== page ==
MARGARET MUNNERLYN MITCHELL was born in Atlanta, Georgia, on November 8, 1900. She and an older brother, Stephens, born in 1896, were children of Eugene Muse Mitchell, a prominent attorney, and Mary Isabelle ("Maybelle") Stephens.On both sides of the family were soldiers in the American Revolutionary War, the Irish rebellions, and the Civil War. Relatives' accounts of war and battlefield tales told by Confederate veterans fascinated Margaret and shaped her talent for gripping narrative; she became a prolific writer at an early age. Between 1912 and 1917, she wrote and performed numerous plays and skits for her family.
Mitchell attended the Washington Seminary in Atlanta, a prestigious girls' finishing school. Although she loved mythology, she was an indifferent student; neither was she a social success. She did, however, upstage her more socially adept classmates in the school's theatrical productions, and she was named editor of the school's magazine her senior year. Mitchell entered Smith College in the fall of 1918, shortly after the United States entered World War I. Two personal events would then alter her life: her fiancé, Clifford Henry, was killed in action in France, and her mother died of influenza in January of 1919. In June, Mitchell returned to Atlanta to run the household for her father and brother.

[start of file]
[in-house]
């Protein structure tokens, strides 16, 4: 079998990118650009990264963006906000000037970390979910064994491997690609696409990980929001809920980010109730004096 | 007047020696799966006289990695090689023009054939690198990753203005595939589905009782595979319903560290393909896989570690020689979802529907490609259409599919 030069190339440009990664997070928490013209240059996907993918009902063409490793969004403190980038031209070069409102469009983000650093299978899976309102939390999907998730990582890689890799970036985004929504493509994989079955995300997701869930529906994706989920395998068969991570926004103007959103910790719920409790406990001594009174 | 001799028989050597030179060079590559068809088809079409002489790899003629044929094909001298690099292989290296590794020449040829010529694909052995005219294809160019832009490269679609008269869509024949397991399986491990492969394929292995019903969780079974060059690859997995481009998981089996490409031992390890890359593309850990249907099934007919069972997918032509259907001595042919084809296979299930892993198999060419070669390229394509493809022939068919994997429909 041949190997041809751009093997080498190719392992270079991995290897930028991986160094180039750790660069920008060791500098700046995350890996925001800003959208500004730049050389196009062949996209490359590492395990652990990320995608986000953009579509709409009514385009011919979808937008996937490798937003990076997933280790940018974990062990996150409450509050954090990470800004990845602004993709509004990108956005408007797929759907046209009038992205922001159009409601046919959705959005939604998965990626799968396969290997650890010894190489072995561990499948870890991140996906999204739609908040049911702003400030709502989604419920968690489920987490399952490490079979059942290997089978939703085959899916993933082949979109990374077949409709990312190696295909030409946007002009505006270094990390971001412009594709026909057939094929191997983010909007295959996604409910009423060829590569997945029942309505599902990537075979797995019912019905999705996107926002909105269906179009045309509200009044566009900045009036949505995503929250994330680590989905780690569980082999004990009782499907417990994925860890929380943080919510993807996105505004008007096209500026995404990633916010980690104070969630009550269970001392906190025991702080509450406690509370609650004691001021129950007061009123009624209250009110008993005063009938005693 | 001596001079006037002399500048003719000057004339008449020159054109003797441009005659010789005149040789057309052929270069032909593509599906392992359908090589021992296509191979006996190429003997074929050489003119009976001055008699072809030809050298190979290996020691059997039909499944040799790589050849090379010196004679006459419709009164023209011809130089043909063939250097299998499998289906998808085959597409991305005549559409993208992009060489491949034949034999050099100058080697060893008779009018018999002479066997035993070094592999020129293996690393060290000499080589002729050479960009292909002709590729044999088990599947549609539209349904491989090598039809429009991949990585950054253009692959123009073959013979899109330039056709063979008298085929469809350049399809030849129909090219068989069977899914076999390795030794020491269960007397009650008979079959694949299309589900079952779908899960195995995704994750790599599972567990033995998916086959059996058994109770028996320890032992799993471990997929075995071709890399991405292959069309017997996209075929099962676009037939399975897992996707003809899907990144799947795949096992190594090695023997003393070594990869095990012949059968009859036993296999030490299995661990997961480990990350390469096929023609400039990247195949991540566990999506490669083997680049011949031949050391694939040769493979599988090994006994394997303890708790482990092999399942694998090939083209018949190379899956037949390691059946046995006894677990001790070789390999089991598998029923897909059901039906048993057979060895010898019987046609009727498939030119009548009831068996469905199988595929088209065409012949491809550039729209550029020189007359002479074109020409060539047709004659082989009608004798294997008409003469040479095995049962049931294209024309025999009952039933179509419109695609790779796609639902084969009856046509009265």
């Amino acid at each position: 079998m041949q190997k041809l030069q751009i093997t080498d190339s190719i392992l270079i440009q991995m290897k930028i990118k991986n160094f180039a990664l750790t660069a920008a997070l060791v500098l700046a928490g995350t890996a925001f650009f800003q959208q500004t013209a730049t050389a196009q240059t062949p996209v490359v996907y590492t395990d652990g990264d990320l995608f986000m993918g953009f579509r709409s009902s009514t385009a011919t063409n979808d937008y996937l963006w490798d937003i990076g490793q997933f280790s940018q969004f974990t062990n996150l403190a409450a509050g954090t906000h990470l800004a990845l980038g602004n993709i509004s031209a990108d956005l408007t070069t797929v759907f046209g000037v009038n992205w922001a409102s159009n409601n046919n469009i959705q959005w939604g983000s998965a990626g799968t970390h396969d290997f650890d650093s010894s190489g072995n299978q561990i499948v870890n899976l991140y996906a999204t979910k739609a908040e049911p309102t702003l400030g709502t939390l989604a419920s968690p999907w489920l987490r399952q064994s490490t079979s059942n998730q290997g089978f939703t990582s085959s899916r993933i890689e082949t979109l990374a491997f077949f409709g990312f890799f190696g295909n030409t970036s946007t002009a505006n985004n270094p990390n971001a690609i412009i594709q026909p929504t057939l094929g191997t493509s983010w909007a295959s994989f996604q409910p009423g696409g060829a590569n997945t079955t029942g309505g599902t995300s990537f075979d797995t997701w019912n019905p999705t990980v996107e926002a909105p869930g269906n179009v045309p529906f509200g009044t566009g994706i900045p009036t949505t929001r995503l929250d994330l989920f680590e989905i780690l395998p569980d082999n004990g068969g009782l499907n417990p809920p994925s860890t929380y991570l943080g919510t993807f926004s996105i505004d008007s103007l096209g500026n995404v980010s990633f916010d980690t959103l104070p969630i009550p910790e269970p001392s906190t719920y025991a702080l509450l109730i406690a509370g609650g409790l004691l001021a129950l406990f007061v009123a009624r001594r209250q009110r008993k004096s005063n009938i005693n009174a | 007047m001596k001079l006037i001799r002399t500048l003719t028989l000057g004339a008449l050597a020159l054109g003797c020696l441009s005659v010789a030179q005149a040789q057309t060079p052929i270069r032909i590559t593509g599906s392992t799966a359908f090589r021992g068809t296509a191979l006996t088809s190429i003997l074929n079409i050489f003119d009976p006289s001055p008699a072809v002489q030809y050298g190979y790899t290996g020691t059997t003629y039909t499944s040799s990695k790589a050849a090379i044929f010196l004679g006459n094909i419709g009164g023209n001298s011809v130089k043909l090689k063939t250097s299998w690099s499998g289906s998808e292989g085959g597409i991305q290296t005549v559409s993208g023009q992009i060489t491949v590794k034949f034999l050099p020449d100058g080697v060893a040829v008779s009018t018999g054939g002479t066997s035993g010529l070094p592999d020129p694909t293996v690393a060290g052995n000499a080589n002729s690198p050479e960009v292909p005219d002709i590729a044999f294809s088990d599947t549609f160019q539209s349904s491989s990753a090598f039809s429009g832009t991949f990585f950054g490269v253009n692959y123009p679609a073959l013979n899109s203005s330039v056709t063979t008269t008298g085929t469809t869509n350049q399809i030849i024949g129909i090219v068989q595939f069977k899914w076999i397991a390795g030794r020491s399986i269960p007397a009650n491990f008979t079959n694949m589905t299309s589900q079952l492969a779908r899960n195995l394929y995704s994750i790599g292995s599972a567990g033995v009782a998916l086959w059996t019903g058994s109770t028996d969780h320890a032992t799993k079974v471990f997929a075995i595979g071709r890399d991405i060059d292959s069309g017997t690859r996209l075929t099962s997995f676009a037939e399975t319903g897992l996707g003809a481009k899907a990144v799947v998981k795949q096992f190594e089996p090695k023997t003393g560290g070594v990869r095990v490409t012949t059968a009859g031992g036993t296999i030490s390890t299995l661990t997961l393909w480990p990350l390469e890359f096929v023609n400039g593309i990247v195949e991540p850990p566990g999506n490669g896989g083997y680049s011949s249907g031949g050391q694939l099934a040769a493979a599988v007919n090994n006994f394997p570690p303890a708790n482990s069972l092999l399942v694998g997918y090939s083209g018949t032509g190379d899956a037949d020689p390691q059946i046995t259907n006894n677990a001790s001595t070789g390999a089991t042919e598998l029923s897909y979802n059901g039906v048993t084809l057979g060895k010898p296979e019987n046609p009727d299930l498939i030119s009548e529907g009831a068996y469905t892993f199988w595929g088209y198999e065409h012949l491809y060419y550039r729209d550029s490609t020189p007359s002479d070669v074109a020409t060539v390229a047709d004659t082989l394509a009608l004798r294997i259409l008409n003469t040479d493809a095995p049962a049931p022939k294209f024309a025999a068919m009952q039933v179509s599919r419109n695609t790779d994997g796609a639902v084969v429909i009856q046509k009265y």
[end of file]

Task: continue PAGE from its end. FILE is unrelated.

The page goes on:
She made her society debut in 1920, revealing a strong personality: she scandalized Atlanta society by performing a provocative "Apache dance" with a male Georgia Tech student at the season's final charity ball. Greater infamy followed when she took her place in the Atlanta Junior League, insisting upon performing her volunteer service among the black and charity wards in a local hospital. The League rejected her in 1922.
During the same years, however, Mitchell suffered further personal misfortunes. She seemed prone to accidents, illness, and physical disabilities: appendicitis, influenza, a foot broken first while swimming and again in a fall from a horse, and ribs twice broken marked the years from 1919 to 1921. Plagued by insomnia and the increasing weight of what she called her "black depression," Mitchell kept a diary, composed long letters to friends, and wrote short stories and other fiction, almost all of which she destoyed.